The Long-Winded Lady: Notes from The New Yorker
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The Long-Winded Lady: Notes from The New Yorker

4.21 of 5 stars 4.21  ·  rating details  ·  92 ratings  ·  10 reviews
From 1954 to 1981, Maeve Brennan contributed to "The New Yorker's" "Talk of the Town" department under the pen name "the long-winded lady." Her unforgettable sketches--prose snapshots of life in the streets, diners, and cheap hotels just off Times Square--are a timeless, bittersweet tribute to what she calls the "most ambitious, most comical...saddest and coldest and most...more
Paperback, 268 pages
Published December 31st 1998 by Mariner Books (first published 1998)
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Apr 20, 2007 Emily rated it 5 of 5 stars
Recommends it for: anyone who loves the city
maeve brennan was a lesser known writer for the New Yorker, who eventually cracked up and began living in her old office, even though she was no longer writing for the magazine. becuase the editors were such nice people, they let her live there, even take "baths" in the restroom sinks. (ah, the good old days when job security meant something.) before this sad turn, she wrote some of the loveliest observations of other people i have ever read. read this book during your commute, and you will find...more
Justin Howe
Perceptive, sad, insightful, bitter, and comic - all these words describe Maeve Brennan's "prose snapshots" of New York City written between 1954 and 1981 and published in The New Yorker.

An extremely enjoyable book. Definitely worth tracking down.
The Long-Winded Lady was the pen name, ironic in the old New Yorker style, of Maeve Brennan, who wrote these pieces for The Talk of the Town when the pieces there were unsigned. She lived in hotels, mostly around Times Square and the Village, from the 1950s to the 1980s, and her sketches were observations of people and incidents around Manhattan in the days when JFK Airport was Idlewild, Fifth Avenue had recently gone one-way, and shops and restaurants around Sixth Avenue in midtown were being d...more
A lovely collection of vignettes from The New Yorker magazine. Maeve Brennan wrote for The New Yorker from 1954-1981 but her short, witty pieces for The Talk of the Town column were mostly unsigned and simply noted as being from "The Long-Winded Lady." Brennan was not long-winded. She was a master at the brief, witty, sometimes acerbic snapshots of life in her Times Square/Village neighborhoods. ( This was the seedy era of Times Square before it became "Disney-fied" and like a shopping mall.) He...more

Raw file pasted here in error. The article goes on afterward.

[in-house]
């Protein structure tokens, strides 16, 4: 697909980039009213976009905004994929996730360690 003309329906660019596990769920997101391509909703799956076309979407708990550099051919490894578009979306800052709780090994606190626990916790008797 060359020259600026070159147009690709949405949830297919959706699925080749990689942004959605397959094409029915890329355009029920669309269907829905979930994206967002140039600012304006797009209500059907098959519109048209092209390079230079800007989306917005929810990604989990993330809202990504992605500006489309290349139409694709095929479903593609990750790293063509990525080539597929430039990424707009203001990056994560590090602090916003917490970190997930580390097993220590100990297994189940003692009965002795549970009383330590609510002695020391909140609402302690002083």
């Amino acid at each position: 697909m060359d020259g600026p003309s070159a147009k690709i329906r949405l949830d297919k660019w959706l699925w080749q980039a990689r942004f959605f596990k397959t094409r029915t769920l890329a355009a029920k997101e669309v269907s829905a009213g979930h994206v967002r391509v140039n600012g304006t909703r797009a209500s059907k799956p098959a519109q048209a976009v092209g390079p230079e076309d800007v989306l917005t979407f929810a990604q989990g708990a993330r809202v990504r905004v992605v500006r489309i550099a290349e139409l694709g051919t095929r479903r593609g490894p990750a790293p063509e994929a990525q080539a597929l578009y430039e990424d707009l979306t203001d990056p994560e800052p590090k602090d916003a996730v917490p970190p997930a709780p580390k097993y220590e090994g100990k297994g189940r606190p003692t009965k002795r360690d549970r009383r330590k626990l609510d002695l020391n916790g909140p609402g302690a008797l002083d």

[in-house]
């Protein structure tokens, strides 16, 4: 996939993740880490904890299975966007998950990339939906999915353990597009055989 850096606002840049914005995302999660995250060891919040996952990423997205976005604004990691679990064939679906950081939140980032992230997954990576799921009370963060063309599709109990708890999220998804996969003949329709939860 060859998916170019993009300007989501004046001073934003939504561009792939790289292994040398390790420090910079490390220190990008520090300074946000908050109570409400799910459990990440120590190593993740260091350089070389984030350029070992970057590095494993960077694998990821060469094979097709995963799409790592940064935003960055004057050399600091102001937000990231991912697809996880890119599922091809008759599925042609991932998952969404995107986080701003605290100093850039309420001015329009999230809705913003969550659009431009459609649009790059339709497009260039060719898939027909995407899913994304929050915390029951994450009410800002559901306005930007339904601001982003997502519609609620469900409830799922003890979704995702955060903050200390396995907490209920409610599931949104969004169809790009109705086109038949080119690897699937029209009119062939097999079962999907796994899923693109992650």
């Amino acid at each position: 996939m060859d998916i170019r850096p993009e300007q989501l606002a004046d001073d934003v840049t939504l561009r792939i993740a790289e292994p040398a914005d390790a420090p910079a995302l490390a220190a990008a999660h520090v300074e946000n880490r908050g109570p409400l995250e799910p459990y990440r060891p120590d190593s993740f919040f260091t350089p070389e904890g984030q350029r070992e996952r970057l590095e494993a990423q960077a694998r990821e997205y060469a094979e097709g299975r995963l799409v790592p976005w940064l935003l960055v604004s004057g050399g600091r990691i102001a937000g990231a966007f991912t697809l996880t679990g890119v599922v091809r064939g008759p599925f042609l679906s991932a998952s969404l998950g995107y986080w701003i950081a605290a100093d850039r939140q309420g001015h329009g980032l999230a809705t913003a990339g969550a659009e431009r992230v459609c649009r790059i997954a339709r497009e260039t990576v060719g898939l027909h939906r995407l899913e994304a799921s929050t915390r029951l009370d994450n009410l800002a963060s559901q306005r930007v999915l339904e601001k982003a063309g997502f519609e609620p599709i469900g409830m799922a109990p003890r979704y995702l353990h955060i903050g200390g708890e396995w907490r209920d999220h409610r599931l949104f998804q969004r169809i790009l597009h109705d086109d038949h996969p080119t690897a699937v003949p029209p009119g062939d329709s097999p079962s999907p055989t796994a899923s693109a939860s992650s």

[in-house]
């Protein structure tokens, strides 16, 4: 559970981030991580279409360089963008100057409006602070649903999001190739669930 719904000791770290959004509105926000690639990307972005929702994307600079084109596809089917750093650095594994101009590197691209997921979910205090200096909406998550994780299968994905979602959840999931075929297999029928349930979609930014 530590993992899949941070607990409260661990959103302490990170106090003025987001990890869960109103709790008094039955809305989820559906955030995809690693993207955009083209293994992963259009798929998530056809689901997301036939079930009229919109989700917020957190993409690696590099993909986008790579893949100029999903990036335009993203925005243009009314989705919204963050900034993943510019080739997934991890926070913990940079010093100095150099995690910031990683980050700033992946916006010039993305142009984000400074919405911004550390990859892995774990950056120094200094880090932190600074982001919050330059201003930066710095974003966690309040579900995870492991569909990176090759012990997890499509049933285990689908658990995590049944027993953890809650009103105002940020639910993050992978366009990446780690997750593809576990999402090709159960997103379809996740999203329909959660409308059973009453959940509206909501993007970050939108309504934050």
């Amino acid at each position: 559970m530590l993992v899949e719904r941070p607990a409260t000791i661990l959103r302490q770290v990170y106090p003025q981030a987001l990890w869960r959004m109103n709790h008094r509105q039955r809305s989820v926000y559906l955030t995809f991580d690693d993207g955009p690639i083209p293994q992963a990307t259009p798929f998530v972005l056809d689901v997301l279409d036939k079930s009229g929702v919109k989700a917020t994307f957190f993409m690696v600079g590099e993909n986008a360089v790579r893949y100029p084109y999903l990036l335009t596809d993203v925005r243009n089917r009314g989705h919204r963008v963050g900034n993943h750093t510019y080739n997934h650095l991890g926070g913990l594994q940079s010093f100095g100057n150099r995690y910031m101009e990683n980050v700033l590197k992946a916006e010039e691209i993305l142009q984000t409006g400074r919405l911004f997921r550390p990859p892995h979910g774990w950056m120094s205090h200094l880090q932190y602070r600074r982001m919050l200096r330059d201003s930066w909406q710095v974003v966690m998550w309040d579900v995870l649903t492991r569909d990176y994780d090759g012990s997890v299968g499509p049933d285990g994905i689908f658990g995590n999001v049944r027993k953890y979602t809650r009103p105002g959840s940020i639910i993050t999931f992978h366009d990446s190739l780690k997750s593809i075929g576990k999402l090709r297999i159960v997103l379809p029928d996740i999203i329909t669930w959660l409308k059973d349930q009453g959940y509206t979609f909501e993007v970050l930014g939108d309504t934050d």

I loved, loved these essays. I bought this because I had read Angela Bourke's bio of Brennan, "Homesick at The New Yorker" and enjoyed it. Brennan's snippets about the streets of New York City are entrancing. She puts the reader right there with her, eavesdropping upon neighbors and nearby diners in small restaurants, walking down the dirty streets, watching graceful old buildings being torn down and replaced with ugly new ones, drinking martinis with her as she reads the papers. It made me want...more
Donna Kusuda
Maeve is an interesting author journalist with a colorful life that included alcoholism. Came to the US as a teenager from Ireland and became a writer for the New Yorker magazine. She wrote the Talk of the Town column for many years. Her stories/essays in this book are scenes from NYC life in the 50 and 60s for the most part. Very enjoyable especially if you have spent a fair amount of time in Manhattan. I could actually picture some of the street corners and sites she describes as well as the t...more
Completely delicious and delightful collection of columns that capture New York moments. I loved that they had all the sense of place and culture of their time (1960s), yet most were the oddities and bits of magic of the city today.
Lynn Kearney
I liked this a lot, though I read it too quickly. It should be savoured over a few weeks or even months. It consists of New Yorker Talk-of-the-Town pieces, written mostly in the fifties and early sixties,a period I remember well in NY.
Many of these pieces read like prose versions of Edward Hopper's metropolitan paintings, with a similar feeling of crystalline unspoken loneliness. Essential reading for any solitary urban-dweller.
Maybe this book is better enjoyed if you’re a New Yorker. The stories are everyman/woman in everyday life. I tried, but I just couldn’t get through it. Enough said.
As you'll notice, I adore Maeve Brennan's writing. These essays are funny and poignant, and make me wish I'd seen NYC in the '50s and '60s.
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Maeve Brennan was an Irish short story writer and journalist. She moved to the United States in 1934 when her father was appointed to the Irish Legation in Washington. She was an important figure in both Irish diaspora writing and in Irish writing itself. Collections of her articles, short stories, and a novella have been published.
More about Maeve Brennan...
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